With rising prices, food cost issues are high on the menu for hotels across the country. Ex Accor & Radisson Purchasing Director, Austen Bushrod, shares some thoughts on discovering savings right under your nose.
Death by 1000 cuts
Firstly - let me start by stating there should be no room to compromise on the quality and service that your hotel provides. Your reputation is created by blood, sweat and tears of people in your business who have built it, often over many years. If you want to destroy that quickly, then there is no quicker way than swapping out products for inferior and cheaper items.
The second thing to quickly add is that by removing or dumbing down on the service you give, you are already in a downward spiral that it will be almost impossible to get out from - and you may not even know it.
I remember a long-running discussion in a hotel group about removing the biscuits from the bedroom. Sadly, they were removed, and on paper they 'saved' £40k. From a customer perspective, we had minimal complaints with no glaring rows at reception. After all, who is going to argue about a biscuit? As a single decision it probably did not deter customers, but rather just disappointed. I call it 'death by 1000 cuts'. You see, one action doesn't necessarily do the damage, but what if you combine that with the removal of facecloths, the hiding of pillows in the wardrobe, less bathroom amenities and one less sachet of coffee. The 4-star hotels started to be 3-star at best. This rot will take a while to set in, but everyone will eventually wonder why the hotels are struggling to maintain rate and why occupancy was on the decline.
Rarely will the cuts bee seen and identified as the cause. However, if you asked the customer why they don't choose a hotel anymore you can often hear the phrase, 'I don't know why, but it's not as good as it used to be'.
The problem here for the hotelier is that they lost view of their product from the customer's perspective. Works out that £40k group saving wasn't really a good move in the first place.
I'm not saying that cost reduction and quality management is something to ignore, but its like a very sharp tool that you should only use sparingly - and definitely wear your safety gloves! A cut in the wrong direction, and no amount of glue is going to fix it.
In fact, as a Purchasing Director I made a living and reputation from making such changes, but the key is to view every decisions from a customers perspective.
(N.B. Perhaps I will digress in another blog post about the 'operators' perspective also. Too many management decisions are made without understanding the operator impact - in effect making life more difficult for their teams!)
The holy grail of course is to make cost reductions that also improve the offer in the eyes of the customer. Ask any experienced Purchasing Director (preferably one that can remember site visits and not just what things look like on a spreadsheet) and they will have dozens of fantastic tricks where this can be achieved.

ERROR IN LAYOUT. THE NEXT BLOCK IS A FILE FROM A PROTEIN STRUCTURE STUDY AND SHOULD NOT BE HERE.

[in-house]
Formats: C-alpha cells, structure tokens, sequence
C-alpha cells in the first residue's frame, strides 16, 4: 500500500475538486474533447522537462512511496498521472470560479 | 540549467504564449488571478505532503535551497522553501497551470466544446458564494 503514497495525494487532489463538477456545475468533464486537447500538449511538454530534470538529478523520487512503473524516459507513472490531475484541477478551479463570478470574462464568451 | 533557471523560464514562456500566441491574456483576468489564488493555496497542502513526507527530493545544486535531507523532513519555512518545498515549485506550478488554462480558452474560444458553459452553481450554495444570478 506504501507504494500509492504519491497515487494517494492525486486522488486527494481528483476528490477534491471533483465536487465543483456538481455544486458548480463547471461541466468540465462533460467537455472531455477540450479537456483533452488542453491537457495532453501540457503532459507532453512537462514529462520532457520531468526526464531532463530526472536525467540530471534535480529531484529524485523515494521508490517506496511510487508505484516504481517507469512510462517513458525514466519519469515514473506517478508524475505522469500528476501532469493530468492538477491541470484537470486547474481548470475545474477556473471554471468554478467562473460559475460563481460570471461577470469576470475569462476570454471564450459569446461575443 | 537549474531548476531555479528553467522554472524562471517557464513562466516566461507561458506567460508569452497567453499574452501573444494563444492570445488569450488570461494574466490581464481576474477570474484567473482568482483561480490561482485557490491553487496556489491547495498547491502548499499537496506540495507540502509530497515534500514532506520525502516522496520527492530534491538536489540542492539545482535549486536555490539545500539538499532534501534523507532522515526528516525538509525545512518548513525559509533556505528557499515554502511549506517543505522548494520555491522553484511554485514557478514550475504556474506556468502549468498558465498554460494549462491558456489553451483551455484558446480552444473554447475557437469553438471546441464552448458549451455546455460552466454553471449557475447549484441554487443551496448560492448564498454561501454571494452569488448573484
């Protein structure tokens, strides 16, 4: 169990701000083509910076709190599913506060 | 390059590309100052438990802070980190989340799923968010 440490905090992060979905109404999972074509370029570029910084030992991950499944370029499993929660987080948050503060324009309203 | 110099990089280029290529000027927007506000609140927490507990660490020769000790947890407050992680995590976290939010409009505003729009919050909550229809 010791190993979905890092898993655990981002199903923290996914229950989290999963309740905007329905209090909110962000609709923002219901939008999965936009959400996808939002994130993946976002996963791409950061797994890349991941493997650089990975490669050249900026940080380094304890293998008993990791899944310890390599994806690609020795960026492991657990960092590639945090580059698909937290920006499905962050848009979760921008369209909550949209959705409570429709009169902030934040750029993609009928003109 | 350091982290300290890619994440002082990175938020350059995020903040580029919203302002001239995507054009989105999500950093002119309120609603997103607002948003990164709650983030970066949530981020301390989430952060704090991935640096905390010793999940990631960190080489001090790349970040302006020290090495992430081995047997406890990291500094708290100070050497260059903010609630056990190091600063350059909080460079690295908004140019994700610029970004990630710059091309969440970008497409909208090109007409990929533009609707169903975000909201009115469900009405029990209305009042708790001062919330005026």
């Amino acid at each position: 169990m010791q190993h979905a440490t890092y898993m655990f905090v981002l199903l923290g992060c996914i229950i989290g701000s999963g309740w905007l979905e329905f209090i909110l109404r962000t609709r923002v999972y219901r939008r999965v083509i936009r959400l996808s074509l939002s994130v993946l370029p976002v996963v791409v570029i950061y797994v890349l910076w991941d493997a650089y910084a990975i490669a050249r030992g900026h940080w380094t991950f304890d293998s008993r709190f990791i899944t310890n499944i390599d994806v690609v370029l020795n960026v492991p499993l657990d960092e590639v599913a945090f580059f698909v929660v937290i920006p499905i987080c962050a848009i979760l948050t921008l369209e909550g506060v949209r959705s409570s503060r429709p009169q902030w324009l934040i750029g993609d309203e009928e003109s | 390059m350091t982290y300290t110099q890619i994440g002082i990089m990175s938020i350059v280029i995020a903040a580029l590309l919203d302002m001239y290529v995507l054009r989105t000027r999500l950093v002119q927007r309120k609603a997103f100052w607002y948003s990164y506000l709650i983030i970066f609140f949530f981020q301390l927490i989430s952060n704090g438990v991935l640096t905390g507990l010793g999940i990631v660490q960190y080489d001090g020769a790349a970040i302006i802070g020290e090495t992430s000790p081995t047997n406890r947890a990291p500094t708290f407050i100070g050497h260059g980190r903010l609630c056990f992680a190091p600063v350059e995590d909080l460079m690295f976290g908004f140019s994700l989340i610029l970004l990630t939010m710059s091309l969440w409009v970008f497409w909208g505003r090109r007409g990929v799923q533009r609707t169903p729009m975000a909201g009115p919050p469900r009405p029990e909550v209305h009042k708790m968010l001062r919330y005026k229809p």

So. onto the bananas. If you spend time in your hotel - just watching and seeing what is actually going on, you will always find purchasing gold.
I once achieved a £30k group saving by changing the size of the bananas. I came across this picture a few days ago from my photograph feed a few years back. I was sat in a meeting room at a hotel near Heathrow and noticed a fruit bowl on the side that was part of our standard meeting room offer. Several thoughts popped into my mind...
We give our fruit away for free - whether at breakfast or in meetings there is no direct perceived value
The bananas are very big, so big that they make the other fruit look small
People usually only eat one banana
It turned out that the spec that had been set years before for bananas in the business was for extra large fruit that attracted a significant price premium. I doubt anyone at the time knew what that would even look like in a fruit bowl (a bit weird right?), or even thought about where or how they were consumed. They were just another line on the 'fruit' spreadsheet. Not too high up, as we probably consumed more apples.
Anyway, we made the change. We didn't go to small bananas, we just went to medium sized bananas - the same size that the customer expected to see. The bowls looked better, the remaining fruit looked bigger. The customer was satisfied with the size and even if they wanted two, they were more than welcome. Our saving was 20%.
To summarise, there are 3 important points that I learned from the bananas, and ones that I regularly highlight to buyers in the hotel industry.
Get out and see what is actually happening - there are a lot more opportunities that exist outside of your spreadsheet.
Look at things from a Customers perspective and please don't think that just by being in your hotel that you are, or have, the typical customer experience.
Make cuts very carefully and track the impact of your changes. Don't be afraid to reverse a decision.
Now go and find your 'bananas'!
How to get AUSTENS support…
Our HCC Purchasing Specialist, Austen Bushrod has held senior roles in the UK Hospitality Industry for over 20 years and is a long-term champion of improving the customer experience. He has a wide range of treatments available as well as One-on-One sessions.
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